A longitudinal examination of the relationship between selected gender role variables and marital quality
Hood, C. Jefferson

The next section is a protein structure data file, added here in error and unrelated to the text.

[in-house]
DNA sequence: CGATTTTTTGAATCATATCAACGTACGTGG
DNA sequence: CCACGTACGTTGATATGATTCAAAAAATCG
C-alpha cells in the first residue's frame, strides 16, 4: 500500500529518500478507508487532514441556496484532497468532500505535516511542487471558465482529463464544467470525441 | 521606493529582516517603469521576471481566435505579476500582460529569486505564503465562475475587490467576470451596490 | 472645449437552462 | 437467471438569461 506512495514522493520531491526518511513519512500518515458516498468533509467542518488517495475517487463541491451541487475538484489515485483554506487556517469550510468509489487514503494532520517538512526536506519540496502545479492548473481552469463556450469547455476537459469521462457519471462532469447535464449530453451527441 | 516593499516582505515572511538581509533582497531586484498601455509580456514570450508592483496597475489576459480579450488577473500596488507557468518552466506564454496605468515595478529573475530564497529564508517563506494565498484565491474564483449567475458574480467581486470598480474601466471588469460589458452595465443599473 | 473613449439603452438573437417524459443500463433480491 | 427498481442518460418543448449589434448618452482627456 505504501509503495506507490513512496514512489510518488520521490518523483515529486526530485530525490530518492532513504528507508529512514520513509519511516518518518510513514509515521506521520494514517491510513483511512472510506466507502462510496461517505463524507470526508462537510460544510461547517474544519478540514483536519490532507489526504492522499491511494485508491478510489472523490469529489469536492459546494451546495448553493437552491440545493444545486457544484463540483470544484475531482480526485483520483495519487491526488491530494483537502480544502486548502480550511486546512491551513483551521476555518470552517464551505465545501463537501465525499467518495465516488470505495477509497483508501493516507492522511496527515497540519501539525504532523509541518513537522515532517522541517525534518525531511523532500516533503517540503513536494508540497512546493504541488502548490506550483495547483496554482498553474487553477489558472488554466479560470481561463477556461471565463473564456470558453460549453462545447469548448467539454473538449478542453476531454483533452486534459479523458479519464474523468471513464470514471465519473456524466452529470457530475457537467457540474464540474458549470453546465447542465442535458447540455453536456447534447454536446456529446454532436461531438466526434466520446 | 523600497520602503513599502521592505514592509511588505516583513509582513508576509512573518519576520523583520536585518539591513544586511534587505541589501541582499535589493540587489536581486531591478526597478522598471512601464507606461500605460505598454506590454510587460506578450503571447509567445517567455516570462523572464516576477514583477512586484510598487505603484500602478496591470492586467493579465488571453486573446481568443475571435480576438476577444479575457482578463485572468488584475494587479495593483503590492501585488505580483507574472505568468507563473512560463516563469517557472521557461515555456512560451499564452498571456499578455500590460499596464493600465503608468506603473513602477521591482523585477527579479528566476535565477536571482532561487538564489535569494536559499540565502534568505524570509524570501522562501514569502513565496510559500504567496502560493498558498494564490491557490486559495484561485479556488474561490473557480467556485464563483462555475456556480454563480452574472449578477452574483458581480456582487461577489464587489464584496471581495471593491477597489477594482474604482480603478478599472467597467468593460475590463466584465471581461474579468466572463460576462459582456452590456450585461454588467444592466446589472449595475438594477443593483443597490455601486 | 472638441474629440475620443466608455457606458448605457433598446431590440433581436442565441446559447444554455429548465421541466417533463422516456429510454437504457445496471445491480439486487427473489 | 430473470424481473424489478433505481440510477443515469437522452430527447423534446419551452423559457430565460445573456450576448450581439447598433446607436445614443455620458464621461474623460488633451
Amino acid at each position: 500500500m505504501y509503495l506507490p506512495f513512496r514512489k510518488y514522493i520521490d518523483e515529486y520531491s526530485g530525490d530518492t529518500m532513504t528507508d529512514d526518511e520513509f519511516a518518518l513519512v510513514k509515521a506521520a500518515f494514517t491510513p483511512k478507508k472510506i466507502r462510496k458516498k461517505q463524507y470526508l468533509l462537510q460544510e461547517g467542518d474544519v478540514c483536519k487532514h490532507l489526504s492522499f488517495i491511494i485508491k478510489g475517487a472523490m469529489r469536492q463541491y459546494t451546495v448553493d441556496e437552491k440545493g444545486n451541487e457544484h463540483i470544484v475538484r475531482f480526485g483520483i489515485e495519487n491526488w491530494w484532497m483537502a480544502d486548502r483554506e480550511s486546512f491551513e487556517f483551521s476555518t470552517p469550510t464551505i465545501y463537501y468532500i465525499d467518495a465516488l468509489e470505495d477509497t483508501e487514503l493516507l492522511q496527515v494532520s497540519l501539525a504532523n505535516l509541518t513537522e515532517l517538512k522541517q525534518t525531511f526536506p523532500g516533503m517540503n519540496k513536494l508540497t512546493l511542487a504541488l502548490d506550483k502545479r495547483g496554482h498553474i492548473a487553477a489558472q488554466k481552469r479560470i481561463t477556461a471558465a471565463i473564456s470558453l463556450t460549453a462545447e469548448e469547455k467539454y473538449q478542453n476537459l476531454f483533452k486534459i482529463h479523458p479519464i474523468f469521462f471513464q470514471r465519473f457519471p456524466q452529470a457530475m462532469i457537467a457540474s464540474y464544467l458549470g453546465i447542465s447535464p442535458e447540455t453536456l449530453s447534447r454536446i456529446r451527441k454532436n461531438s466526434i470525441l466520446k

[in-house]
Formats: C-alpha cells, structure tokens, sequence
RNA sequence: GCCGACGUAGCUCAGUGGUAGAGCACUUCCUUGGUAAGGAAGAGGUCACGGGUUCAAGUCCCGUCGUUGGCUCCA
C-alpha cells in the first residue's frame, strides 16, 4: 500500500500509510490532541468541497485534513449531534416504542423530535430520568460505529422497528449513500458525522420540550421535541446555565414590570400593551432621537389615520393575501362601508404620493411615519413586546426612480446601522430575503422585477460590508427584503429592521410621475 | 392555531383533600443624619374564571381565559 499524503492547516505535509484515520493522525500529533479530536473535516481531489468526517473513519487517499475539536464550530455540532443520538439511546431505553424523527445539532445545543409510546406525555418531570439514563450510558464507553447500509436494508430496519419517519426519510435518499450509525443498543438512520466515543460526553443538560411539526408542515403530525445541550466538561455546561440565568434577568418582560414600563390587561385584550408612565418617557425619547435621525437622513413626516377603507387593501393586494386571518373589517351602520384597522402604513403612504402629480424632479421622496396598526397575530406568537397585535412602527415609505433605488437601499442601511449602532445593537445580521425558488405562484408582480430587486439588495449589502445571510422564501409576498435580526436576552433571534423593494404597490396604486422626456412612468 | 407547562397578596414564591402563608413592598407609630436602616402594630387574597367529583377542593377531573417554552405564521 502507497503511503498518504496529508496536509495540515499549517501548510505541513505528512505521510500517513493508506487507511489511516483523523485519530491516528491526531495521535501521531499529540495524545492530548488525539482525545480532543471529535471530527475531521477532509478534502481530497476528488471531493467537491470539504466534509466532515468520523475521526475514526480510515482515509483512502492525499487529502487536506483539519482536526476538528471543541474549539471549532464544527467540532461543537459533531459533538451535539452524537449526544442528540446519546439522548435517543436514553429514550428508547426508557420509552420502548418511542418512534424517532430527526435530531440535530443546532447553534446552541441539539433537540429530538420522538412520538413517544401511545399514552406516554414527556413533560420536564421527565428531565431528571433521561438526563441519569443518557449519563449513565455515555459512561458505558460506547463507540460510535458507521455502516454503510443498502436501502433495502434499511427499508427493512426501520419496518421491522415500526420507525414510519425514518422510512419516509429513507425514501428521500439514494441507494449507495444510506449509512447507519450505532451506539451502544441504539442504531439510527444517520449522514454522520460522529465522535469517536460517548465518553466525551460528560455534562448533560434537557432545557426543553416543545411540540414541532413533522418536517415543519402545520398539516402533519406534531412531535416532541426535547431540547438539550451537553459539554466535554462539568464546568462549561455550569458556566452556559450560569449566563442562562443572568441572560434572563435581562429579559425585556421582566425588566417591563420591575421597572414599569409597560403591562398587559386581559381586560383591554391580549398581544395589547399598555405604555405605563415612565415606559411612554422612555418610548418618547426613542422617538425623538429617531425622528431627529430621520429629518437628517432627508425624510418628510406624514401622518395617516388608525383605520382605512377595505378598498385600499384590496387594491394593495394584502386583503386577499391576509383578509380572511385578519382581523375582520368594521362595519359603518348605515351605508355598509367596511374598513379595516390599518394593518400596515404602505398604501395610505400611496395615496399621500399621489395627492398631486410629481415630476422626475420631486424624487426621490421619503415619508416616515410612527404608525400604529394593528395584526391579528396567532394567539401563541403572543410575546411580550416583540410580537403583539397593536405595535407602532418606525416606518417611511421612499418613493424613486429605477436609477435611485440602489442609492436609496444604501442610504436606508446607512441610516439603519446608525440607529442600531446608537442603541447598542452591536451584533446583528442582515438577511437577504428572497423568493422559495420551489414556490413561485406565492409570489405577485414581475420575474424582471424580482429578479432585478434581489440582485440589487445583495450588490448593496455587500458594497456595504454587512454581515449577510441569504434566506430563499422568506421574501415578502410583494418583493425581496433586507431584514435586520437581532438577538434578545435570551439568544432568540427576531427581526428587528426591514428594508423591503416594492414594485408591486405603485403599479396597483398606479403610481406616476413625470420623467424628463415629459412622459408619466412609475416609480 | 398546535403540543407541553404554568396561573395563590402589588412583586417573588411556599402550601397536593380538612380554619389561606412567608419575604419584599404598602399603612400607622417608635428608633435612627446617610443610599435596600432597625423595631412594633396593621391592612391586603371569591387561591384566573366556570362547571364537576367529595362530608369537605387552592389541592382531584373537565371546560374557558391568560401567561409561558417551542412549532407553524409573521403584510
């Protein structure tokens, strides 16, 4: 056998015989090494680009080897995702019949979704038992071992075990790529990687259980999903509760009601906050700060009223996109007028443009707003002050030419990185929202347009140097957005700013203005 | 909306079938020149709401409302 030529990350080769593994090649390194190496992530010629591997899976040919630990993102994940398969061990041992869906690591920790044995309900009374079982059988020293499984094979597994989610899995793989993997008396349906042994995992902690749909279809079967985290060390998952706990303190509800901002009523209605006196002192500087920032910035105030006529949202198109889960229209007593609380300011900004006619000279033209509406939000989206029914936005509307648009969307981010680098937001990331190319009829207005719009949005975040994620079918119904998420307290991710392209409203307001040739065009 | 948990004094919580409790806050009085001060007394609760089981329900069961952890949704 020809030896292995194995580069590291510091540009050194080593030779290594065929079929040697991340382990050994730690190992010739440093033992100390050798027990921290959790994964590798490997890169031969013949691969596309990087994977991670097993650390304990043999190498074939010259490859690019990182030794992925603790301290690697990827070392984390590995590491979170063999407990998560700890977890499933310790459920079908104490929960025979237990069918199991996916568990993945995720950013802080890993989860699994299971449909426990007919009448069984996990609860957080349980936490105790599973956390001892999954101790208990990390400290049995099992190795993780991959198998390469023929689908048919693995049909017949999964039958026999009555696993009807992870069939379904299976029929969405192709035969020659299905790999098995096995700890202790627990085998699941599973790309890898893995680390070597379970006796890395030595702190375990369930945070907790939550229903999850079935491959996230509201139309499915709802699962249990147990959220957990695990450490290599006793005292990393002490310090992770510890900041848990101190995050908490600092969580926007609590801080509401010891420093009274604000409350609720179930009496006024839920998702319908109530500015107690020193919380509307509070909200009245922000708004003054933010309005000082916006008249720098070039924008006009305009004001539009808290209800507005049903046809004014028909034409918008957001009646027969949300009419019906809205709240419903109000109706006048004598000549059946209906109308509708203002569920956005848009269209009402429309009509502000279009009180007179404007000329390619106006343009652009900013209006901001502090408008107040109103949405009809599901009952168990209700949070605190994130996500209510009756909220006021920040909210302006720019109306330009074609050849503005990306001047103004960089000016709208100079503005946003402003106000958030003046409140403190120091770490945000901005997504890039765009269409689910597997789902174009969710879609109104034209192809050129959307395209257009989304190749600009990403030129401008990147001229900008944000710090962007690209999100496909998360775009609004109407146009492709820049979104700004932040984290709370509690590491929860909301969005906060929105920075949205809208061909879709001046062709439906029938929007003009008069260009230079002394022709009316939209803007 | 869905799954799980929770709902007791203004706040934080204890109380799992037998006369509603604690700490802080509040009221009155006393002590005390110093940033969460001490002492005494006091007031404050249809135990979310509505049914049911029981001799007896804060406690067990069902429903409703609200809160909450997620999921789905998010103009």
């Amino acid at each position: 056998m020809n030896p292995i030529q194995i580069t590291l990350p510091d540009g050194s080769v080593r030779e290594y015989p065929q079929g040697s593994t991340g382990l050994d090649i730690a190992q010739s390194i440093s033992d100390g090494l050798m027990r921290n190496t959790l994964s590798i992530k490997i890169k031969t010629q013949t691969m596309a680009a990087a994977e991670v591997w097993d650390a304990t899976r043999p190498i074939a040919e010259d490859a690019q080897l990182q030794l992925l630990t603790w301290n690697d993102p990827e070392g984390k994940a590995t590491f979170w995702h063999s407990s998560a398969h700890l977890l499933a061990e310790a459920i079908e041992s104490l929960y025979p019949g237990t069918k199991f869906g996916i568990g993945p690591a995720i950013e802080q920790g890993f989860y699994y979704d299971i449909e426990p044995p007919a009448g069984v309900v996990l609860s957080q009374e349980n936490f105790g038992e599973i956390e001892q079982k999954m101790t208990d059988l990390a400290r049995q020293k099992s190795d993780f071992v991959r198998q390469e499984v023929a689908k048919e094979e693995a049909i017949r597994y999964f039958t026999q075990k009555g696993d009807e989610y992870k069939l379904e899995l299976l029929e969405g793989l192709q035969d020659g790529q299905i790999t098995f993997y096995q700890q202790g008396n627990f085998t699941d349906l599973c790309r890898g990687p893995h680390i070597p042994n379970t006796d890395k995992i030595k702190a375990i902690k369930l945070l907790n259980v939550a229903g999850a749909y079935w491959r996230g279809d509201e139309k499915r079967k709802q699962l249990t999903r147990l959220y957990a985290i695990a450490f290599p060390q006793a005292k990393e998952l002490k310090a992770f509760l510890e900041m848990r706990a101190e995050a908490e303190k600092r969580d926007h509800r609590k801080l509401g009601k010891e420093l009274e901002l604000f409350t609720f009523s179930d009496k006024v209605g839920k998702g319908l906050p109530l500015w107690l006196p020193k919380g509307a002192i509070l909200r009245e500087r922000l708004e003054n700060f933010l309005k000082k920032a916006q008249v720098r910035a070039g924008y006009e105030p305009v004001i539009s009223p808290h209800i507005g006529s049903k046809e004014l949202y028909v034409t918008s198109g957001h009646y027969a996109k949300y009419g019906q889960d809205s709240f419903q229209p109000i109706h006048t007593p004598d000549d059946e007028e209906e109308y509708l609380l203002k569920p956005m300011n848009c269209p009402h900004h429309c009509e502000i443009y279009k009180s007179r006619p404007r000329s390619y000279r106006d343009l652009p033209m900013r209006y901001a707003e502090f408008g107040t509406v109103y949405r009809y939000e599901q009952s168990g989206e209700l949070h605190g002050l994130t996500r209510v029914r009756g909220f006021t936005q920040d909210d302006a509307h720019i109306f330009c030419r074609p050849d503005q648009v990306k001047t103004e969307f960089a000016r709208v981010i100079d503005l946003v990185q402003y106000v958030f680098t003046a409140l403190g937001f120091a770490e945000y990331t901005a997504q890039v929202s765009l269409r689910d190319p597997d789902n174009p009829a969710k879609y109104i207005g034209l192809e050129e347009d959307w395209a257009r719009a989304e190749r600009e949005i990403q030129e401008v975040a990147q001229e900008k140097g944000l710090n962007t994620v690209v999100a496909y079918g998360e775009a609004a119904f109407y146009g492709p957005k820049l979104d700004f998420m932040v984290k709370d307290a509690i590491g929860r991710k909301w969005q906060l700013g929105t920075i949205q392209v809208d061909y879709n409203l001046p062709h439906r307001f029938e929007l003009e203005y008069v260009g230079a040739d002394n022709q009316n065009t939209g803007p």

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The purpose of the study was to examine longitudinally the relationship between two gender-role orientation variables (gender-role attitude and gender-role identity) and marital quality. This research was a replication of recent research which has found that the more egalitarian the husband is with respect to the wife, the higher the marital quality of each spouse and other research which has found that femininity is positively associated with the level of marital quality of each spouse. In addition to same-time analyses, these relationships were examined longitudinally. The theoretical model used was Social Exchange Theory. The focus of this theory on the roles which marital partners develop as they join in a relationship with one another made it especially applicable to this study. Findings of the study were based on a sample of 35 couples who had been married an average of a little over a year and a half, most of whom did not have children. Length of marriage and presence or absence of children were identified as covariates in the preliminary analyses. Partial correlations were used to test the hypotheses. At time one, the relationship between femininity of the wife and level of marital quality of the husband was positive and significant, confirming the first hypothesis. AH other hypotheses were not confirmed. Additional analyses were undertaken to identify a discriminant procedure which could classify spouses as to whether they were more satisfied or less satisfied as to their marital quality. Eight variables (masculinity, femininity, spouse masculinity. Spouse femininity, total income, length of marriage, and the score on the Marital Roles Attitude Scale) and presence of children were able to correctly classify couples about 7096 of the time. Implications of this procedure are discussed.